A stunt climber scaled more than halfway up the world’s fifth-tallest skyscraper with his bare hands and no safety ropes Monday before being forced to come down again.
British free climber George King-Thompson reached the 72nd floor of the Lotte World Tower in Seoul, South Korea, before he was made to get onto a window-washing lift and moved inside the 123-story high-rise.
King-Thompson, who is in his early 20s, was dressed in just shorts and carrying a parachute at the time. He told cops he wanted to leap from the top of the tower using his parachute, a sport known as BASE jumping, according to South Korean media reports.
The acronym encompasses the four fixed structures from which one can jump: buildings, antennae, spans and earth.
His 1,020-foot rescue effort required more than 90 emergency and police personnel.
King-Thompson, who publicizes his stunts on social media, was arrested in 2019 after scaling the tallest skyscraper in his native country — the Shard in London.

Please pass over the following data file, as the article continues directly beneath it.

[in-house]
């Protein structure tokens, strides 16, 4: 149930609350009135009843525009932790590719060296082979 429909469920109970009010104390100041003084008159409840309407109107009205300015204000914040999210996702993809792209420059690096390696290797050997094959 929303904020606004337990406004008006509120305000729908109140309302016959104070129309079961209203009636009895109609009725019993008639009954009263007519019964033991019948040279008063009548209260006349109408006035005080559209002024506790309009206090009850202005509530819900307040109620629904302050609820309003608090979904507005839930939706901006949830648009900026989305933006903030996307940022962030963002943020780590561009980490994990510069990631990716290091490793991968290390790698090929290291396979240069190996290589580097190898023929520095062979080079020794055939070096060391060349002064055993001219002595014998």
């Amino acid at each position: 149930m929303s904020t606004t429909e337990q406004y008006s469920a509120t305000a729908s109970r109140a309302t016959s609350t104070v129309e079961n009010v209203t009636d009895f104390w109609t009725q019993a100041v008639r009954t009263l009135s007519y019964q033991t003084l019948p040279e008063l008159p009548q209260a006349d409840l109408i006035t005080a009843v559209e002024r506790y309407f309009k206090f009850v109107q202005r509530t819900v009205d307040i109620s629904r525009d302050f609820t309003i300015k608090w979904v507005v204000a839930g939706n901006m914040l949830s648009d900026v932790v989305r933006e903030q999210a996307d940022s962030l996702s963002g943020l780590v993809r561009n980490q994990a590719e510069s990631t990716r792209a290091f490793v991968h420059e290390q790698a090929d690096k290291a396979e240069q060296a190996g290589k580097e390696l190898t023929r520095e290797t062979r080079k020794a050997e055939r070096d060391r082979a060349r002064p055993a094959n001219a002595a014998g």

Two years later, he scaled the 36-floor Stratosphere Tower in the city in less than a half-hour, saying the stunt was to bring attention to climate change.
The daredevil incident harkened back to 2018, when French climber Alain Robert reached the 75th floor of the Lotte World Tower before being detained. Building officials did not press charges, and Robert was released.
Manhattan has also been the scene of dangerous climbing antics. Robert was one of two men who in Times Square in 2008 — a by a pro-life activist last year.
In 2013, three BASE jumpers scaled the World Trade Center before taking a death-defying plunge that went viral on social media.
In 2016, as Donald Trump was running for president, a man in a leisurely, four-hour episode that was broadcast live on the national news. He later said he had hoped to get the attention of the Republican candidate.
In 1974, aerialist Philippe Petit captivated the city by tightrope-walking between the newly erected Twin Towers multiple times. The stunt changed negative public perception of the monolithic structures and was dubbed the “artistic crime of the century.”
With Post wires